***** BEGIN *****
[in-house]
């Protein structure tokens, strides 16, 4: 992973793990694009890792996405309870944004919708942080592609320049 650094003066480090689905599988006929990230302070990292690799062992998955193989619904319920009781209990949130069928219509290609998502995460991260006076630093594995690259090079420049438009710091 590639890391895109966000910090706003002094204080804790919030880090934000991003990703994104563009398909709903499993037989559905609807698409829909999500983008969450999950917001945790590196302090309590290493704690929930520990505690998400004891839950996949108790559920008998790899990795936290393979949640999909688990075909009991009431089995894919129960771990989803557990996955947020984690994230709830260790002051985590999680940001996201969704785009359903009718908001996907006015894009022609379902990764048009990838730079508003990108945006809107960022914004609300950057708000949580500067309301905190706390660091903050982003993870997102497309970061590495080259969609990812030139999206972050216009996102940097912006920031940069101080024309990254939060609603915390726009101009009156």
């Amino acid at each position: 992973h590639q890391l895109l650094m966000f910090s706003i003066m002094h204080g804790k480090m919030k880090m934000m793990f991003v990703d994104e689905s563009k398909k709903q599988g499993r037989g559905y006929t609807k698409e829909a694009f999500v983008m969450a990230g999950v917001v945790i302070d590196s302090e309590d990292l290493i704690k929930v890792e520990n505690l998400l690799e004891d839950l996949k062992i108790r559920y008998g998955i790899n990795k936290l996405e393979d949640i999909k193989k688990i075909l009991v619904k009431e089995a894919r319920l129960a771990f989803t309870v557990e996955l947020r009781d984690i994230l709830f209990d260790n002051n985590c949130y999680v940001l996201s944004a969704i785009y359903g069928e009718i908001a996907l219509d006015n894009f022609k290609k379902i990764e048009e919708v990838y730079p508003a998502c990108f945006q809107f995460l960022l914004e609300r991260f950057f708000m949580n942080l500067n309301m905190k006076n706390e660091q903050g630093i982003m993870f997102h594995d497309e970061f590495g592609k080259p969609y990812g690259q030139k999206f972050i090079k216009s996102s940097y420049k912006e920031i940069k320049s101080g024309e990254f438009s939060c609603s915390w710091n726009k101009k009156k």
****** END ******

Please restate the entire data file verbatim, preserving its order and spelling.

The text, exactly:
[in-house]
């Protein structure tokens, strides 16, 4: 992973793990694009890792996405309870944004919708942080592609320049 650094003066480090689905599988006929990230302070990292690799062992998955193989619904319920009781209990949130069928219509290609998502995460991260006076630093594995690259090079420049438009710091 590639890391895109966000910090706003002094204080804790919030880090934000991003990703994104563009398909709903499993037989559905609807698409829909999500983008969450999950917001945790590196302090309590290493704690929930520990505690998400004891839950996949108790559920008998790899990795936290393979949640999909688990075909009991009431089995894919129960771990989803557990996955947020984690994230709830260790002051985590999680940001996201969704785009359903009718908001996907006015894009022609379902990764048009990838730079508003990108945006809107960022914004609300950057708000949580500067309301905190706390660091903050982003993870997102497309970061590495080259969609990812030139999206972050216009996102940097912006920031940069101080024309990254939060609603915390726009101009009156």
């Amino acid at each position: 992973h590639q890391l895109l650094m966000f910090s706003i003066m002094h204080g804790k480090m919030k880090m934000m793990f991003v990703d994104e689905s563009k398909k709903q599988g499993r037989g559905y006929t609807k698409e829909a694009f999500v983008m969450a990230g999950v917001v945790i302070d590196s302090e309590d990292l290493i704690k929930v890792e520990n505690l998400l690799e004891d839950l996949k062992i108790r559920y008998g998955i790899n990795k936290l996405e393979d949640i999909k193989k688990i075909l009991v619904k009431e089995a894919r319920l129960a771990f989803t309870v557990e996955l947020r009781d984690i994230l709830f209990d260790n002051n985590c949130y999680v940001l996201s944004a969704i785009y359903g069928e009718i908001a996907l219509d006015n894009f022609k290609k379902i990764e048009e919708v990838y730079p508003a998502c990108f945006q809107f995460l960022l914004e609300r991260f950057f708000m949580n942080l500067n309301m905190k006076n706390e660091q903050g630093i982003m993870f997102h594995d497309e970061f590495g592609k080259p969609y990812g690259q030139k999206f972050i090079k216009s996102s940097y420049k912006e920031i940069k320049s101080g024309e990254f438009s939060c609603s915390w710091n726009k101009k009156k």